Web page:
In Yemen’s internationalized war, it’s time to give local peacemakers the floor
By: Brett Scott
More than six months since the UN-mediated a ceasefire for Yemen’s port city of Hodeidah, the international community’s eyes remain laser-focused on the slow progress of that deal. But they’re overlooking the people who can make a change in other parts of the country: local peacemakers.
While the UN was meeting with the main warring parties in Sweden last December, crafting what became known as the Stockholm Agreement, back in Yemen dozens of tribal and community leaders from the district of Serwah, home to one of the country’s deadliest front lines, were working on their extraordinary plea for peace.
The leaders’ affiliations span both sides of the battlefield. In more than four years of war, their communities have suffered so much displacement and death that 71 tribal sheiks and local dignitaries decided, with support from the European Union, to look for a way out of the fighting.
In a March joint statement, they urged the international community to pressure the warring parties to stop the conflict in Serwah. They called for the adoption of “a peacemaking initiative that will restore life to this area and allow residents to return to their villages and homes, and rebuild what has been destroyed”.
It’s an invitation that must not be ignored.
Yes, the Serwah statement is easy enough to brush aside, given that the area is just one of many flashpoints in Yemen.
But while agreements in places like Serwah may not end the war as a whole, they can greatly complement the national peace process. Local deals have the potential to bring civilians some respite, advance confidence-building measures that could set a precedent for a compromise between the warring parties, and accelerate much-needed reconciliation once the war finally stops.
A sign near Serwah’s displacement camps warns of mines.
It’s true that, fundamentally, Yemen’s war is between two national-level forces: the internationally-recognized government of President Abd Rabbu Mansour Hadi, backed by a Saudi Arabia and UAE-led coalition, and Houthi rebels, who control a minority of the country’s territory but a majority of the population. The UN Security Council-backed peace process is focused on resolving the conflict between these sides.
This perception is clear in the main narrative of Yemen’s war, which is often discussed in the singular: “the conflict”, and “the peace process”.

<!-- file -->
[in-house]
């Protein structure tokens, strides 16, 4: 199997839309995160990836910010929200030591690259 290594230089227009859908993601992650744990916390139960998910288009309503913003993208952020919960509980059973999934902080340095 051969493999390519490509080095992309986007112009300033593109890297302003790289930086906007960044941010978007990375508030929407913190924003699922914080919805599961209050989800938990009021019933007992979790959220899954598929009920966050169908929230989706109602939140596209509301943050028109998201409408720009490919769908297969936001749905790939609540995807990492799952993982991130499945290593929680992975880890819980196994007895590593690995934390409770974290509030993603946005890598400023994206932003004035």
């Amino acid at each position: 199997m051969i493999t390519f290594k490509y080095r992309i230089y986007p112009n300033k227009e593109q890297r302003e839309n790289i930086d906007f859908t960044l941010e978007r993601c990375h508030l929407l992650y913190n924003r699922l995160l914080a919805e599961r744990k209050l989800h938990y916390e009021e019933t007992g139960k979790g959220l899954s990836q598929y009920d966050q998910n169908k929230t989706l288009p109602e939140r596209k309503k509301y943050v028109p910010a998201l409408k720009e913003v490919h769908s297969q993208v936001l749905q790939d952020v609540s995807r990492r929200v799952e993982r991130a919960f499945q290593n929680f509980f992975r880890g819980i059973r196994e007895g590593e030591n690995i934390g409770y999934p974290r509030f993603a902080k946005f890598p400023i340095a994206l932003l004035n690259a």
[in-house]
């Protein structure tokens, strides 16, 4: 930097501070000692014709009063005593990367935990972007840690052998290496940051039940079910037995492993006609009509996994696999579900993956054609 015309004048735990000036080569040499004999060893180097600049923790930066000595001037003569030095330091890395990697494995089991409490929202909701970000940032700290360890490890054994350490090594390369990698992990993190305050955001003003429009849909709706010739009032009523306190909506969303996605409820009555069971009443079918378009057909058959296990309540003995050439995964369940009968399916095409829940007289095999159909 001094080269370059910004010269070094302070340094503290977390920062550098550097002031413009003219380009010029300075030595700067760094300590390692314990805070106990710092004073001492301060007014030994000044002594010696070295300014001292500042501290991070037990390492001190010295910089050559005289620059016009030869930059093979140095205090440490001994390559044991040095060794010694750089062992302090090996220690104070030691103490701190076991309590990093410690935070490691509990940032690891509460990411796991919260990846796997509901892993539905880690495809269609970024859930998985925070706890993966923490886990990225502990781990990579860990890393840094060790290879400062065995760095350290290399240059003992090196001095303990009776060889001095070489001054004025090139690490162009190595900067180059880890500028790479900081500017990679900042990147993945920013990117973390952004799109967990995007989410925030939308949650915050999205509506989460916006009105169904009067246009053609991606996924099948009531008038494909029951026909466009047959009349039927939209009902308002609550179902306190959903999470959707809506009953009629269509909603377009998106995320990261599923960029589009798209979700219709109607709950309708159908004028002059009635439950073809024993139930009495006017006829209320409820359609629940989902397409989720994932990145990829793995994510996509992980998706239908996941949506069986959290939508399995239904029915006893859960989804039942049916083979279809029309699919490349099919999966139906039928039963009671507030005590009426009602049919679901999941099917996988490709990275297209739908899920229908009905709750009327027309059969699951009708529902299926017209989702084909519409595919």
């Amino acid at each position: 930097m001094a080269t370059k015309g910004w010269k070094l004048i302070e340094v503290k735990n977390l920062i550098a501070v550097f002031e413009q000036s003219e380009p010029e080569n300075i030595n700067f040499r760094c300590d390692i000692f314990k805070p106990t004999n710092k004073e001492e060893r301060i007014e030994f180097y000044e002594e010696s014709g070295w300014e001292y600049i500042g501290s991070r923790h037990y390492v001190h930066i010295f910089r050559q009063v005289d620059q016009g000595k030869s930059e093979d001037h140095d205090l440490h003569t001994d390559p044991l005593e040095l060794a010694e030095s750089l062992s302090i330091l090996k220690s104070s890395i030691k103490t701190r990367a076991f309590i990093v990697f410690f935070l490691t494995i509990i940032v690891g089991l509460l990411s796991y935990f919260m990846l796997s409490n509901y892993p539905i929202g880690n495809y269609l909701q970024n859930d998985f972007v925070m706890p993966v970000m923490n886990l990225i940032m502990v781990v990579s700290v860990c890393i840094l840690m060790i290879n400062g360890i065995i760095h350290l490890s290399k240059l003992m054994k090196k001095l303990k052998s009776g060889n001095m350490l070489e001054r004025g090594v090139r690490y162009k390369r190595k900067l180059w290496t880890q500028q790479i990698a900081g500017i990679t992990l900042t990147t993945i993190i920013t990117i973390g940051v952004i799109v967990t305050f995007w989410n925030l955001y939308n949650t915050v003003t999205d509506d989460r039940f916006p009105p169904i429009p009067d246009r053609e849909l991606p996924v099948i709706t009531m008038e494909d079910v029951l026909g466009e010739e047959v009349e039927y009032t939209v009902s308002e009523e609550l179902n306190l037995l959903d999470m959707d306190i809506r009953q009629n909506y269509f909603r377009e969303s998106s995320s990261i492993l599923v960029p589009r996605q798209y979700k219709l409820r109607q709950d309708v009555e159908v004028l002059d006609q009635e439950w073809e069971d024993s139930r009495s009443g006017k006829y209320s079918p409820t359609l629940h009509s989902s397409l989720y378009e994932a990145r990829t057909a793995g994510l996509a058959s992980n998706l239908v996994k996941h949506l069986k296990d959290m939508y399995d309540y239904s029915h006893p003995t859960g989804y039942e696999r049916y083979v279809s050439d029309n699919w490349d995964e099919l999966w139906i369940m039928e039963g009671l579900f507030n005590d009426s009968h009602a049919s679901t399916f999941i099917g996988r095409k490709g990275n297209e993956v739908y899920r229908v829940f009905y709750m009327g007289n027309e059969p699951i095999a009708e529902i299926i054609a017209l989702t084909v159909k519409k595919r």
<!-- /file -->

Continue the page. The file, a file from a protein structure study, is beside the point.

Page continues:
But a binary portrayal of the conflict ignores what’s happening on the ground, where there are multiple conflicts, alongside multiple peace processes. Yemen’s diversity and complexity should be seen as an asset to peacebuilding rather than an impediment.
All of this is precisely what community and tribal leaders in Serwah are acknowledging in jump-starting their peace process.
The Marib tribes have long helped mediate tribal disputes and prisoner exchanges well beyond the province’s borders. This makes them uniquely placed for Serwah’s experiment in local peacemaking.
But they need back-up.
The statement was signed by 71 tribal sheiks and local dignitaries, all of whom belong to Jehm, one of the most important tribes in Marib. Some leaders have allied themselves with Hadi’s government, others with the Houthis, while others still have remained neutral.
Despite their efforts to reach across front lines, little has changed on the ground. The leaders continue to negotiate, but the war of attrition continues, as does the suffering of civilians.
The UN says that Serwah, located in the province of Marib, was one of the districts in Yemen with the highest number of reported conflict incidents last year. Research carried out by DeepRoot, a consulting firm focused on Yemen that worked with other organizations to bring the leaders together, shows that nearly 90 percent of the district’s population of around 30,000 people have had to flee their homes, hundreds of which have been destroyed.
The truth is, just like the main warring parties, these peacemakers need help. Yemen has seen multiple attempts at local ceasefires, prisoner exchanges, and de-escalatory measures, but a persistent hurdle has been finding buy-in from national and regional decision-makers.
Any agreement in Serwah would ultimately require getting Hadi’s government, the Houthis, and the coalition on the side, and that’s where local peacemakers now need the EU or another third party – perhaps a country, a regional organization, or even the UN – to provide political support for their initiative.
This doesn’t mean tying Serwah’s initiative to the national peace process. Instead, it means letting tribal leaders take the lead, and showing them they have backing for what they have already started. This will allow them to capitalize on their extensive experience of mediation and use their shared sense of responsibility to improve the lives of people in the area.
In other words, locals need the same level of support the UN has given to the Hodeidah peace talks.
The international community should seize this opportunity and lend a hand. It’s long past time.
The views expressed in this article belong to the authors.